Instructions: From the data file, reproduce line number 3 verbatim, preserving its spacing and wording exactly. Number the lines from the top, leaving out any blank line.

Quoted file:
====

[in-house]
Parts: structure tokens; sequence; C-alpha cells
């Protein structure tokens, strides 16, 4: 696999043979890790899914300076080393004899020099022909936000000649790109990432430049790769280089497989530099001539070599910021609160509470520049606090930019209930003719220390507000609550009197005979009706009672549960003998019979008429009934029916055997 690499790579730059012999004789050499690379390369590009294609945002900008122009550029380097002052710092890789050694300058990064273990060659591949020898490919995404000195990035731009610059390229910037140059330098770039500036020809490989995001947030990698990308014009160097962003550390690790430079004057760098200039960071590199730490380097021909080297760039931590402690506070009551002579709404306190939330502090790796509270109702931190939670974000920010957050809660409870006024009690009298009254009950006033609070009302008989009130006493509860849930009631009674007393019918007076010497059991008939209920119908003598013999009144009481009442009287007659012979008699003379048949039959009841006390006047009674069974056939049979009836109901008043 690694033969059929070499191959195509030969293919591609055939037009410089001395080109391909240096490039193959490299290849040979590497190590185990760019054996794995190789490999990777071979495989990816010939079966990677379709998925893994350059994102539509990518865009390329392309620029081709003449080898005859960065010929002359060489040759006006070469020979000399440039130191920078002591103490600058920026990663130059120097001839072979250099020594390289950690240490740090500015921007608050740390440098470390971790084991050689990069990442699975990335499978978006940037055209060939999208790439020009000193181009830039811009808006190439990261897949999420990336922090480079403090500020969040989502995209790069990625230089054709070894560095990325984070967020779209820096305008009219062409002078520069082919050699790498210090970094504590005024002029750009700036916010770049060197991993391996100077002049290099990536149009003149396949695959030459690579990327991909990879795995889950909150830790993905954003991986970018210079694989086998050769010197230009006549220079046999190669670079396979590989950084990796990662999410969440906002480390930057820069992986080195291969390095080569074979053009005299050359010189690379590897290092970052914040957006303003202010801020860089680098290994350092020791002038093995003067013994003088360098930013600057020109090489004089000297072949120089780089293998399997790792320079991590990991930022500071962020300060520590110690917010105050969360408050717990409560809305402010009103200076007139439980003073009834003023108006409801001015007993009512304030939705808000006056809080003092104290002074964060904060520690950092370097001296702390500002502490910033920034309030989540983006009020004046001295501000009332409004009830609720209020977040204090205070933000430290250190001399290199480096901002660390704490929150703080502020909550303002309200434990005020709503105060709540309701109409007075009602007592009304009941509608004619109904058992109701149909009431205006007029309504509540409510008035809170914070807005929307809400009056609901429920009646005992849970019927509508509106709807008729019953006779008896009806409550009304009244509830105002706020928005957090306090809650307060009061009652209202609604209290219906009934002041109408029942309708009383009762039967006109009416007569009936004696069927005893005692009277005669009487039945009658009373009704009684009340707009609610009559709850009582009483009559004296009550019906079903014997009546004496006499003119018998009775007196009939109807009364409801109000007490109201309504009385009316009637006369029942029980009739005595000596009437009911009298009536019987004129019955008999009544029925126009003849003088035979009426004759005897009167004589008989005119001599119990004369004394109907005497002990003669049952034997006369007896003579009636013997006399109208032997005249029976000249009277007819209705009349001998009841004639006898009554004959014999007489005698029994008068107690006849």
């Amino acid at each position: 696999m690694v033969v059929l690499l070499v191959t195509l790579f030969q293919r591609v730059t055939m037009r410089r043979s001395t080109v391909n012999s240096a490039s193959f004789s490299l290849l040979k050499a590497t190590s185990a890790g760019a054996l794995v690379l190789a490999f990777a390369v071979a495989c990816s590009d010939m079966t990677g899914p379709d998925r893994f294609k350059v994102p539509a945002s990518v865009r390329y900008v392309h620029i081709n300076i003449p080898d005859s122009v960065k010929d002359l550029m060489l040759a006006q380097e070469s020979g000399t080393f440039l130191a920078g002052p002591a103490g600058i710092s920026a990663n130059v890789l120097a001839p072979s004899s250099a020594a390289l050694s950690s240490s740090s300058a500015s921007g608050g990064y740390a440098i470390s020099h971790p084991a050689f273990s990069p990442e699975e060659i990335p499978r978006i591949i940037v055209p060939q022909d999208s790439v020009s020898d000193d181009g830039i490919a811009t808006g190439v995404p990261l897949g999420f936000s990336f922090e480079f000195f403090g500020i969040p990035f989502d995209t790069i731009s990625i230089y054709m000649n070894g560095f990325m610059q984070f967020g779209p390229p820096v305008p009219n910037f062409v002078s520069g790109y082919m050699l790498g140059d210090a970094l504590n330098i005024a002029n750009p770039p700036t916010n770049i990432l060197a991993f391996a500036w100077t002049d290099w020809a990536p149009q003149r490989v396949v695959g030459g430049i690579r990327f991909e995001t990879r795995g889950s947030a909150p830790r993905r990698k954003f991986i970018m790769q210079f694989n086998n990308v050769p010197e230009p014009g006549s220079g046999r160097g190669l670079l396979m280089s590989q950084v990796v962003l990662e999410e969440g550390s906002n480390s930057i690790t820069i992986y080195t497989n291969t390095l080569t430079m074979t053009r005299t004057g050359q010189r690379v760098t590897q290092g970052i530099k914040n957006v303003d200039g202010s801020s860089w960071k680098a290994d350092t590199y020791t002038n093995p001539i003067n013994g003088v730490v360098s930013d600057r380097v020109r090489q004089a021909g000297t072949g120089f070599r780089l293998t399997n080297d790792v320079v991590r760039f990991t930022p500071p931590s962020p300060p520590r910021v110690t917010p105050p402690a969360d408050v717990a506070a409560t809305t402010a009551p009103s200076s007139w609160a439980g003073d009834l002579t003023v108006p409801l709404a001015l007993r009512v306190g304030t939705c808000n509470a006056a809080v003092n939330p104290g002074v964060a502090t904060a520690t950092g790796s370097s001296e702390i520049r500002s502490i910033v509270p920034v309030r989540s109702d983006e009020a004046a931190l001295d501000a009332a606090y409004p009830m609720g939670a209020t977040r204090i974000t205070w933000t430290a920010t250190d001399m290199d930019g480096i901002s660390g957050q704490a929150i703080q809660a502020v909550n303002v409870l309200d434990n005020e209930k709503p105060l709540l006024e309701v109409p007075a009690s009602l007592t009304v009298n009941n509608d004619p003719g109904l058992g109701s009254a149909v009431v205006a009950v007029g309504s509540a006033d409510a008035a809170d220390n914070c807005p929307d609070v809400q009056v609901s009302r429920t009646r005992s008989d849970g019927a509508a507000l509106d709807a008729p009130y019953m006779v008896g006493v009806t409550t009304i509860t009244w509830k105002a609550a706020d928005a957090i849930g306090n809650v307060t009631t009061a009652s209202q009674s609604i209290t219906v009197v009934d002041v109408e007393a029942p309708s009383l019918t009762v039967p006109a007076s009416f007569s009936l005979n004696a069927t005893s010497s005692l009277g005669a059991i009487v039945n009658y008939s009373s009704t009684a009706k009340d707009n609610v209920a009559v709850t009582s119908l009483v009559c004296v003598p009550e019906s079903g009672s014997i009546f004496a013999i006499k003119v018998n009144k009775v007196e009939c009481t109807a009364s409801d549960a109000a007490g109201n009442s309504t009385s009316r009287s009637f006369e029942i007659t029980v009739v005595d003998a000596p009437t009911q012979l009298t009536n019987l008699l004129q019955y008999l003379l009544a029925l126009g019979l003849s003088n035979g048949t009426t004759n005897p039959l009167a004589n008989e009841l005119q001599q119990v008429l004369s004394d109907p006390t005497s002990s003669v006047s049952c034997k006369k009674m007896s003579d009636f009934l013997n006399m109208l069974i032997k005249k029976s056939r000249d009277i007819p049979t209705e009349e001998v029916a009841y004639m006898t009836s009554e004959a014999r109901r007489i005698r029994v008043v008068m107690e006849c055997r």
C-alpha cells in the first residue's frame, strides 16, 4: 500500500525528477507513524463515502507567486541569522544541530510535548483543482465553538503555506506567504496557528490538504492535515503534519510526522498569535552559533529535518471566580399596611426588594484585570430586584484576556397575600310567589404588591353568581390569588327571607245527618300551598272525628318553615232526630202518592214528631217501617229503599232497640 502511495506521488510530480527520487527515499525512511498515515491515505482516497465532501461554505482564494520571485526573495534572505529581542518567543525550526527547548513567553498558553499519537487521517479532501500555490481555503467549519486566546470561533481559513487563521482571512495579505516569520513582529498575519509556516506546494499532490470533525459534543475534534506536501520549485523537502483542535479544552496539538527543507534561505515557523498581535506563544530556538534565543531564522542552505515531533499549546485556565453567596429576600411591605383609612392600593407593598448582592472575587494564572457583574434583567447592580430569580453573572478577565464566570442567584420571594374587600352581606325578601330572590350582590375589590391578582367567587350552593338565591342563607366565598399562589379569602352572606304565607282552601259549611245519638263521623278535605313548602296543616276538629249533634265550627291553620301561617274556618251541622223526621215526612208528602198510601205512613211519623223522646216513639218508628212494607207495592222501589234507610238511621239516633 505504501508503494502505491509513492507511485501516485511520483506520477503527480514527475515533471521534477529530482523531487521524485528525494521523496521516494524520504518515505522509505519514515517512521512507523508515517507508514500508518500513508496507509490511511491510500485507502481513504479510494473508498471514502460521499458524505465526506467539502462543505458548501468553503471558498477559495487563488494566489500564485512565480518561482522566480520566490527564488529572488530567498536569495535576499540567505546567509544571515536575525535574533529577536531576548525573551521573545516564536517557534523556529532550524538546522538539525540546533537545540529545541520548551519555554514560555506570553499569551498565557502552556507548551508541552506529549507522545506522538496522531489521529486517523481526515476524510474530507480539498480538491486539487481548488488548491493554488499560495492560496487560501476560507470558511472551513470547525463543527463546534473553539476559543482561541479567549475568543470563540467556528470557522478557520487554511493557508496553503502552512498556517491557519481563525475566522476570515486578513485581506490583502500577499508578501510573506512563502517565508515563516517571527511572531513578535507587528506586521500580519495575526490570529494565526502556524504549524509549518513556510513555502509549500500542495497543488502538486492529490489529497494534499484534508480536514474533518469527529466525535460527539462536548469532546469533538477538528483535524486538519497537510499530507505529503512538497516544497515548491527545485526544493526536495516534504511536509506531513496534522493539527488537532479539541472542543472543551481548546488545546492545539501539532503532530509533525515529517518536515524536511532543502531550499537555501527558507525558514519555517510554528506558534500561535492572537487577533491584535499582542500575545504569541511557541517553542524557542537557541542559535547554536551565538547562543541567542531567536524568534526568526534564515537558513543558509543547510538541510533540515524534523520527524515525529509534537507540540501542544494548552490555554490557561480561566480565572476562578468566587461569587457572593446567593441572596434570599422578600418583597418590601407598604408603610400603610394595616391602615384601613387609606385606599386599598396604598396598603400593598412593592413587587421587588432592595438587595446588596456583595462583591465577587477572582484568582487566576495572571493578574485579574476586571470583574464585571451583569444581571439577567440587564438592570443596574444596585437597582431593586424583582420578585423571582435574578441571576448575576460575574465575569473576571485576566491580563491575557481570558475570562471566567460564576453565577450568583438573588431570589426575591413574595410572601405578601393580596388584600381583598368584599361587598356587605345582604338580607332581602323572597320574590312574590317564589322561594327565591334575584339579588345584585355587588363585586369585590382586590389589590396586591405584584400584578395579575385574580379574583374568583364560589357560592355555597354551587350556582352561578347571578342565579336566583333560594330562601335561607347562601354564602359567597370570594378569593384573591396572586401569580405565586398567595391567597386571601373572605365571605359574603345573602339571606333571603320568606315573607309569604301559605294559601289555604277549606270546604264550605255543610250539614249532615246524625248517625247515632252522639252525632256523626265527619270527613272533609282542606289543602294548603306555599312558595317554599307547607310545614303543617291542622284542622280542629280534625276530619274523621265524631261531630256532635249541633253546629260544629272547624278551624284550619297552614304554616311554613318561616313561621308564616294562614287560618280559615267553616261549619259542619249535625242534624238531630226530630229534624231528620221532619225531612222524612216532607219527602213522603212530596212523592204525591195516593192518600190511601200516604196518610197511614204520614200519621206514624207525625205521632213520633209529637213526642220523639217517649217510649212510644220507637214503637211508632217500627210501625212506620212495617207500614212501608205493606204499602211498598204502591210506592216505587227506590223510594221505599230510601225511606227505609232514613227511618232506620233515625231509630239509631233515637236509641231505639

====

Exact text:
């Protein structure tokens, strides 16, 4: 696999043979890790899914300076080393004899020099022909936000000649790109990432430049790769280089497989530099001539070599910021609160509470520049606090930019209930003719220390507000609550009197005979009706009672549960003998019979008429009934029916055997 690499790579730059012999004789050499690379390369590009294609945002900008122009550029380097002052710092890789050694300058990064273990060659591949020898490919995404000195990035731009610059390229910037140059330098770039500036020809490989995001947030990698990308014009160097962003550390690790430079004057760098200039960071590199730490380097021909080297760039931590402690506070009551002579709404306190939330502090790796509270109702931190939670974000920010957050809660409870006024009690009298009254009950006033609070009302008989009130006493509860849930009631009674007393019918007076010497059991008939209920119908003598013999009144009481009442009287007659012979008699003379048949039959009841006390006047009674069974056939049979009836109901008043 690694033969059929070499191959195509030969293919591609055939037009410089001395080109391909240096490039193959490299290849040979590497190590185990760019054996794995190789490999990777071979495989990816010939079966990677379709998925893994350059994102539509990518865009390329392309620029081709003449080898005859960065010929002359060489040759006006070469020979000399440039130191920078002591103490600058920026990663130059120097001839072979250099020594390289950690240490740090500015921007608050740390440098470390971790084991050689990069990442699975990335499978978006940037055209060939999208790439020009000193181009830039811009808006190439990261897949999420990336922090480079403090500020969040989502995209790069990625230089054709070894560095990325984070967020779209820096305008009219062409002078520069082919050699790498210090970094504590005024002029750009700036916010770049060197991993391996100077002049290099990536149009003149396949695959030459690579990327991909990879795995889950909150830790993905954003991986970018210079694989086998050769010197230009006549220079046999190669670079396979590989950084990796990662999410969440906002480390930057820069992986080195291969390095080569074979053009005299050359010189690379590897290092970052914040957006303003202010801020860089680098290994350092020791002038093995003067013994003088360098930013600057020109090489004089000297072949120089780089293998399997790792320079991590990991930022500071962020300060520590110690917010105050969360408050717990409560809305402010009103200076007139439980003073009834003023108006409801001015007993009512304030939705808000006056809080003092104290002074964060904060520690950092370097001296702390500002502490910033920034309030989540983006009020004046001295501000009332409004009830609720209020977040204090205070933000430290250190001399290199480096901002660390704490929150703080502020909550303002309200434990005020709503105060709540309701109409007075009602007592009304009941509608004619109904058992109701149909009431205006007029309504509540409510008035809170914070807005929307809400009056609901429920009646005992849970019927509508509106709807008729019953006779008896009806409550009304009244509830105002706020928005957090306090809650307060009061009652209202609604209290219906009934002041109408029942309708009383009762039967006109009416007569009936004696069927005893005692009277005669009487039945009658009373009704009684009340707009609610009559709850009582009483009559004296009550019906079903014997009546004496006499003119018998009775007196009939109807009364409801109000007490109201309504009385009316009637006369029942029980009739005595000596009437009911009298009536019987004129019955008999009544029925126009003849003088035979009426004759005897009167004589008989005119001599119990004369004394109907005497002990003669049952034997006369007896003579009636013997006399109208032997005249029976000249009277007819209705009349001998009841004639006898009554004959014999007489005698029994008068107690006849």